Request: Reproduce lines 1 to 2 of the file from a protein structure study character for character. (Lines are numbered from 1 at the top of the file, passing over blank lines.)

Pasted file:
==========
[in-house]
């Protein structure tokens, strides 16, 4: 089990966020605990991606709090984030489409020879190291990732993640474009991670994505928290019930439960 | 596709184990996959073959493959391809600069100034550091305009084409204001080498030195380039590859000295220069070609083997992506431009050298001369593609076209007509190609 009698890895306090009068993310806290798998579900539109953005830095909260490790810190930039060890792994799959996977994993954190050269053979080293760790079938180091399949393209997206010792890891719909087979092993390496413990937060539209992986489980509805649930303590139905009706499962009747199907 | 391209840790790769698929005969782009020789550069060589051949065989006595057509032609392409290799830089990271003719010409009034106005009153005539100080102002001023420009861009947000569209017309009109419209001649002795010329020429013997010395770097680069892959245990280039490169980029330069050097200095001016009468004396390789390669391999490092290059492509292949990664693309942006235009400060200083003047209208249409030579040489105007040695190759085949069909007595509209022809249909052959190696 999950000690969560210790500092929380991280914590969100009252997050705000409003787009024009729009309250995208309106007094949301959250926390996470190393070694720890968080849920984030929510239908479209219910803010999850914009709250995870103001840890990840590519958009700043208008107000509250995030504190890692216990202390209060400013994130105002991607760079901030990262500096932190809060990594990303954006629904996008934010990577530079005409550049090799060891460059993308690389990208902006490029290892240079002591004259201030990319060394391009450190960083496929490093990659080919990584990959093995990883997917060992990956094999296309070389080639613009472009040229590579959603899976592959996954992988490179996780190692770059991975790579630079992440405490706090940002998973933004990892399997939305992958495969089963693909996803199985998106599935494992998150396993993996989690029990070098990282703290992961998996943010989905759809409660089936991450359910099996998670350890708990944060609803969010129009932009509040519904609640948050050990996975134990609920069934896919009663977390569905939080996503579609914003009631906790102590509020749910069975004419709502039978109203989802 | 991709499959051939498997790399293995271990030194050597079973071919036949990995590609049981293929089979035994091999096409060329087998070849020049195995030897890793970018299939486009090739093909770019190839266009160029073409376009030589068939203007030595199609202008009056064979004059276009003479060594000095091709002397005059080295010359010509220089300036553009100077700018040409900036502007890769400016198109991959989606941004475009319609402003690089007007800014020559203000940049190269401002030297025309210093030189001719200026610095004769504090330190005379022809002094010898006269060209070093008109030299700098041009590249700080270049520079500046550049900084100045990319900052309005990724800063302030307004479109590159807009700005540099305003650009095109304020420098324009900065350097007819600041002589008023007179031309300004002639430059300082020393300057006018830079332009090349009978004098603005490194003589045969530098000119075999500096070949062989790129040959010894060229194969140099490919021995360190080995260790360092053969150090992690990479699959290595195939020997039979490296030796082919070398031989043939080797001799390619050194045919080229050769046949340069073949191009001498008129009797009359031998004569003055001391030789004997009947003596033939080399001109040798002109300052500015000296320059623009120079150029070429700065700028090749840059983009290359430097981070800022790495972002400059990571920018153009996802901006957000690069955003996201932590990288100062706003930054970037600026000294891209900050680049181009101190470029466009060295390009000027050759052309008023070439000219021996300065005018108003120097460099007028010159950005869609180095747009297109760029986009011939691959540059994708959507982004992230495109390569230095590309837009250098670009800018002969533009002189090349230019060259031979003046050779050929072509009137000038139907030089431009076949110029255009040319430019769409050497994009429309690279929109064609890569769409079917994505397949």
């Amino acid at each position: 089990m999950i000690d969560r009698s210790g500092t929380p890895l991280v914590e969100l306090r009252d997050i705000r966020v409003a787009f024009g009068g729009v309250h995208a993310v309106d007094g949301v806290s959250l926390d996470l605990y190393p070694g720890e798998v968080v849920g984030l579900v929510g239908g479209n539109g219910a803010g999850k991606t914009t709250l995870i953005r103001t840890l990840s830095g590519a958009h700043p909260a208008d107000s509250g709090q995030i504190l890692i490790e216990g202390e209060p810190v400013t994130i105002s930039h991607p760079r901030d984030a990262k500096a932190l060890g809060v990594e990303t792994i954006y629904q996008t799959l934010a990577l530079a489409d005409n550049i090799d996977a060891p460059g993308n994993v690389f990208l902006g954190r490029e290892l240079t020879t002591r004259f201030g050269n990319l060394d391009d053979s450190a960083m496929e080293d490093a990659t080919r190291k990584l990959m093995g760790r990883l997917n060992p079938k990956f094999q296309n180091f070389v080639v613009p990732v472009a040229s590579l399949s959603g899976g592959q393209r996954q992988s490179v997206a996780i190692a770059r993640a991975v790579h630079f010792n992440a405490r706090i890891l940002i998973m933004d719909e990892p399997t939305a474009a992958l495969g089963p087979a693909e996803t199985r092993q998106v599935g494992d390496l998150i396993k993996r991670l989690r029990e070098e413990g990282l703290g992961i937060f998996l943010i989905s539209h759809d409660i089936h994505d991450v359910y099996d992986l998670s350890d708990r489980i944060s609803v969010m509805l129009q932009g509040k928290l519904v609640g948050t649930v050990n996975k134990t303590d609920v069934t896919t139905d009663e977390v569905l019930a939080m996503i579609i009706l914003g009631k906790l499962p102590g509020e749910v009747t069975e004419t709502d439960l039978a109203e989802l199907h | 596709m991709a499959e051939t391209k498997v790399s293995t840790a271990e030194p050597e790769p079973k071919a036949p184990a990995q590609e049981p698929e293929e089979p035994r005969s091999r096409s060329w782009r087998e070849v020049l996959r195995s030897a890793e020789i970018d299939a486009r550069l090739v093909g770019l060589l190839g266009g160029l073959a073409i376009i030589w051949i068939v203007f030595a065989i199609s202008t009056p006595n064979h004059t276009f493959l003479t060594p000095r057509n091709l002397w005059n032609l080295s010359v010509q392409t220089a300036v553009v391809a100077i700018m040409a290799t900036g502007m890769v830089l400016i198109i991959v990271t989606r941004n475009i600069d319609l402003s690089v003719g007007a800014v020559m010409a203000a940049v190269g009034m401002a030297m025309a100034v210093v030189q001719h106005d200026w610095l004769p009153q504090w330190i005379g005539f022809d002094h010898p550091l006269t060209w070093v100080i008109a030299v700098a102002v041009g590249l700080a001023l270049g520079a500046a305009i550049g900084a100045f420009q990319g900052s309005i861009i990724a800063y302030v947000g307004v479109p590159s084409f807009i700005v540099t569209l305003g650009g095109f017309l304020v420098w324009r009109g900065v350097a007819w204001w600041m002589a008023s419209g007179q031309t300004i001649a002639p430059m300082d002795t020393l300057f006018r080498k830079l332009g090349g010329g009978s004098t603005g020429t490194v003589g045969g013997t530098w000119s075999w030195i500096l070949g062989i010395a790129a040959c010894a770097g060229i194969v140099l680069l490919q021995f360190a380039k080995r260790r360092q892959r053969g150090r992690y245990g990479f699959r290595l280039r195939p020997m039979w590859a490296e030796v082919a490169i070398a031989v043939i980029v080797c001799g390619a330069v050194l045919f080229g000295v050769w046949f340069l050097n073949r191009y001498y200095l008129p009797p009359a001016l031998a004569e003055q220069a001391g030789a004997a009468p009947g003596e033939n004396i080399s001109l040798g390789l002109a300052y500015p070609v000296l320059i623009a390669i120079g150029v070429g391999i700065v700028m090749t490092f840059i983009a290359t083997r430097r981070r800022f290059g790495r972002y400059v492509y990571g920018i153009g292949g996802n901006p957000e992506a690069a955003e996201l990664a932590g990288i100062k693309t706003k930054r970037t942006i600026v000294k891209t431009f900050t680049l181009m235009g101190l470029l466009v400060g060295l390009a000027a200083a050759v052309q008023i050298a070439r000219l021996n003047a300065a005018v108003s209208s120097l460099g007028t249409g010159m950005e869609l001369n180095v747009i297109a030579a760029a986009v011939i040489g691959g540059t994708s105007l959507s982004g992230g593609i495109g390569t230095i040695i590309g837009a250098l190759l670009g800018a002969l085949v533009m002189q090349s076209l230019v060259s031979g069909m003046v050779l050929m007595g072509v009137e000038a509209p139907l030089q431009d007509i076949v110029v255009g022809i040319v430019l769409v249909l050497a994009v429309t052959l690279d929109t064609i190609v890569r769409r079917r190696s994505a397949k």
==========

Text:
[in-house]
């Protein structure tokens, strides 16, 4: 089990966020605990991606709090984030489409020879190291990732993640474009991670994505928290019930439960 | 596709184990996959073959493959391809600069100034550091305009084409204001080498030195380039590859000295220069070609083997992506431009050298001369593609076209007509190609 009698890895306090009068993310806290798998579900539109953005830095909260490790810190930039060890792994799959996977994993954190050269053979080293760790079938180091399949393209997206010792890891719909087979092993390496413990937060539209992986489980509805649930303590139905009706499962009747199907 | 391209840790790769698929005969782009020789550069060589051949065989006595057509032609392409290799830089990271003719010409009034106005009153005539100080102002001023420009861009947000569209017309009109419209001649002795010329020429013997010395770097680069892959245990280039490169980029330069050097200095001016009468004396390789390669391999490092290059492509292949990664693309942006235009400060200083003047209208249409030579040489105007040695190759085949069909007595509209022809249909052959190696 999950000690969560210790500092929380991280914590969100009252997050705000409003787009024009729009309250995208309106007094949301959250926390996470190393070694720890968080849920984030929510239908479209219910803010999850914009709250995870103001840890990840590519958009700043208008107000509250995030504190890692216990202390209060400013994130105002991607760079901030990262500096932190809060990594990303954006629904996008934010990577530079005409550049090799060891460059993308690389990208902006490029290892240079002591004259201030990319060394391009450190960083496929490093990659080919990584990959093995990883997917060992990956094999296309070389080639613009472009040229590579959603899976592959996954992988490179996780190692770059991975790579630079992440405490706090940002998973933004990892399997939305992958495969089963693909996803199985998106599935494992998150396993993996989690029990070098990282703290992961998996943010989905759809409660089936991450359910099996998670350890708990944060609803969010129009932009509040519904609640948050050990996975134990609920069934896919009663977390569905939080996503579609914003009631906790102590509020749910069975004419709502039978109203989802 | 991709499959051939498997790399293995271990030194050597079973071919036949990995590609049981293929089979035994091999096409060329087998070849020049195995030897890793970018299939486009090739093909770019190839266009160029073409376009030589068939203007030595199609202008009056064979004059276009003479060594000095091709002397005059080295010359010509220089300036553009100077700018040409900036502007890769400016198109991959989606941004475009319609402003690089007007800014020559203000940049190269401002030297025309210093030189001719200026610095004769504090330190005379022809002094010898006269060209070093008109030299700098041009590249700080270049520079500046550049900084100045990319900052309005990724800063302030307004479109590159807009700005540099305003650009095109304020420098324009900065350097007819600041002589008023007179031309300004002639430059300082020393300057006018830079332009090349009978004098603005490194003589045969530098000119075999500096070949062989790129040959010894060229194969140099490919021995360190080995260790360092053969150090992690990479699959290595195939020997039979490296030796082919070398031989043939080797001799390619050194045919080229050769046949340069073949191009001498008129009797009359031998004569003055001391030789004997009947003596033939080399001109040798002109300052500015000296320059623009120079150029070429700065700028090749840059983009290359430097981070800022790495972002400059990571920018153009996802901006957000690069955003996201932590990288100062706003930054970037600026000294891209900050680049181009101190470029466009060295390009000027050759052309008023070439000219021996300065005018108003120097460099007028010159950005869609180095747009297109760029986009011939691959540059994708959507982004992230495109390569230095590309837009250098670009800018002969533009002189090349230019060259031979003046050779050929072509009137000038139907030089431009076949110029255009040319430019769409050497994009429309690279929109064609890569769409079917994505397949």